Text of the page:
Call Me MISTER program recruiting African American men to be classroom teachers

Antavious Roberson, a 2018 NSU graduate, is an elementary math teacher in Arcadia.

NATCHITOCHES – Enrollment is open for the Call Me MISTER program at Northwestern State University, an initiative aimed at recruiting African American males to be teachers and mentors, particularly at low-performing schools. The first cohort of students will begin the program in the Fall 2020 semester.


Call me MISTER (Mentors Instructing Students Toward Effective Role Models) was founded at Clemson University in 2000 to address the critical shortage of minority male teachers in America’s classrooms. Student participants are largely selected from underserved, socioeconomically disadvantaged and educationally at-risk communities.


Northwestern State has a rich legacy of teacher preparation and is proud to partner with Clemson University to fulfill this goal, according to Ramona Wynder, program coordinator.


“Only two percent of America’s public school teachers are African American men, according to the U.S. Department of Education, but there is a place for African American male teachers in our schools and classrooms,” Wynder said.  “African American men need to be viewed in positive contexts. What better place for that to happen than in our schools?  This program has the potential to change lives.”


Antavious Roberson is a 2018 graduate of Northwestern State and is currently the fourth and fifth grade math teacher at Crawford Elementary School in Arcadia, his hometown.  He said his students definitely react differently to him than peers because a young African American man teaching elementary school is not the norm.


“Typically, students matriculate through grade school not ever seeing a male in the classroom,” Roberson said.  “They’re more conditioned to seeing them in administrative roles such as a principal. The impact that I have on my students is quite noticeable. My students are more engaged and motivated about the material that I present to them. They’re more eager to listen and do as they are asked.”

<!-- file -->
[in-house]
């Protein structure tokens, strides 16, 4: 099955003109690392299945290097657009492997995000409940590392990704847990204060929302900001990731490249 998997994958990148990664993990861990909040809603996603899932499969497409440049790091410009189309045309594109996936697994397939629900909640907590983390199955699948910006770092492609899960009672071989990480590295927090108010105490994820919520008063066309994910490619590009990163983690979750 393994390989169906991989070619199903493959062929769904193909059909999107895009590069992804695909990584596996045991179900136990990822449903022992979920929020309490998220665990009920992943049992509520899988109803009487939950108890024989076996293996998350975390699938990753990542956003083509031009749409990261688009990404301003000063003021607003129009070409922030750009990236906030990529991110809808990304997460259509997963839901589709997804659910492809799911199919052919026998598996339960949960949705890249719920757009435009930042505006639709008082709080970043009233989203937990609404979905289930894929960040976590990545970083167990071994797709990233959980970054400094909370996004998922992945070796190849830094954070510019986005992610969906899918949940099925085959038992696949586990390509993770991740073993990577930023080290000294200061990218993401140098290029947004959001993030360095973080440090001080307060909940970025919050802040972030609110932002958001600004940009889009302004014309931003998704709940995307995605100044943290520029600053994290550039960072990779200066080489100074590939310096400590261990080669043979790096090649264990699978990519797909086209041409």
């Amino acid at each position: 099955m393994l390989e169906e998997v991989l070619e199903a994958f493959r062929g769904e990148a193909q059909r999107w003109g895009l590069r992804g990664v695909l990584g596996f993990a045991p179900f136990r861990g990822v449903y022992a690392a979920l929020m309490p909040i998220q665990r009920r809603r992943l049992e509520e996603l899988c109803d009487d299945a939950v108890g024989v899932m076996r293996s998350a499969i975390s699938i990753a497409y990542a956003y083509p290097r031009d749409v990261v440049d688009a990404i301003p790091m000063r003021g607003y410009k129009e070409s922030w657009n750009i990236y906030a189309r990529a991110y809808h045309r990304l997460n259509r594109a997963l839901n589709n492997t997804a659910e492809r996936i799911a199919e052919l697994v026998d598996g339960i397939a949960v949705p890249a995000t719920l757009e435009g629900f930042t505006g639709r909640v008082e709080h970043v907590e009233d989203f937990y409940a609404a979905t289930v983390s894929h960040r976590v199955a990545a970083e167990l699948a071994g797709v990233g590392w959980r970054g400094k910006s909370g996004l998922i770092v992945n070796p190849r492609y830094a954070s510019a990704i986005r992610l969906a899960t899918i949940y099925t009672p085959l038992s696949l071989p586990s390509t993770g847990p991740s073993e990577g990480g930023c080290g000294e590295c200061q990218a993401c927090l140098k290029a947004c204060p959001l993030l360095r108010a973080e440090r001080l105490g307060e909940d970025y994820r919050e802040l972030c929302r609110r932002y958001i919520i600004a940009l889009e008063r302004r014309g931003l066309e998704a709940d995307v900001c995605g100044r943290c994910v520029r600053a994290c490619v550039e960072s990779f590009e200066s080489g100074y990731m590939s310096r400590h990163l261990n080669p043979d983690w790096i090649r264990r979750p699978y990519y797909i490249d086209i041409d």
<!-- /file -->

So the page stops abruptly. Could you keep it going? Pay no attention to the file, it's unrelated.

Roberson chose to pursue education as a career because of the influence of two African American teachers.


“Prior to my sophomore year of high school, I had never had a black male teacher. Being able to see someone that not only looked like me, but came from the same circumstances, influenced me a great deal to choose teaching as a profession.”




Applications for Call me MISTER will be reviewed on a competitive basis each spring for consideration for cohorts that will begin each fall semester. Preference will be given to graduating high school seniors; two-year community college transfers; and first-year college freshmen. Eligible candidates will be selected based upon their potential for teaching and their motivation for participation in the program.


Prospective Misters must be a minority male and come from an underserved, socioeconomically disadvantaged, and/or educationally at-risk community. They must major in Early Childhood Education, Elementary Education, Health & Physical Education or Music Education and demonstrate record of high scholastic achievement and participation in extra-curricular and community service activities.


Misters will benefit from financial assistance to help cover tuition and fees, instructional support and preparation for licensure exams, a cohort system for social and cultural support and leadership development.  They will gain immediate exposure to a classroom environment and job placement assistance after graduation.


“Research shows that teachers of color boost the academic performance of students of color,” Wynder said. “Increasing teacher diversity is important for closing achievement gaps.”


“The people who have inspired me as a student, and as a teacher are Cynthia Mason, my fourth grade teacher; Christopher Jackson, my 10th grade English teacher, and Dr. April Giddens, NSU College of Education. Those three phenomenal people have all instilled in me what it means to be an educator, and I thank them for that,” Roberson said.


“What I would tell my peers who are looking to pursue a career in education is to be the teacher or person that you needed when you were their age,” he added.  “The students are looking to find some part of themselves in you. They want to know that you care about them. Once you show them that you have their best interest at heart, they will perform for you.


For more information or to enroll in Call Me MISTER, contact Wynder at or (318) 357-4549.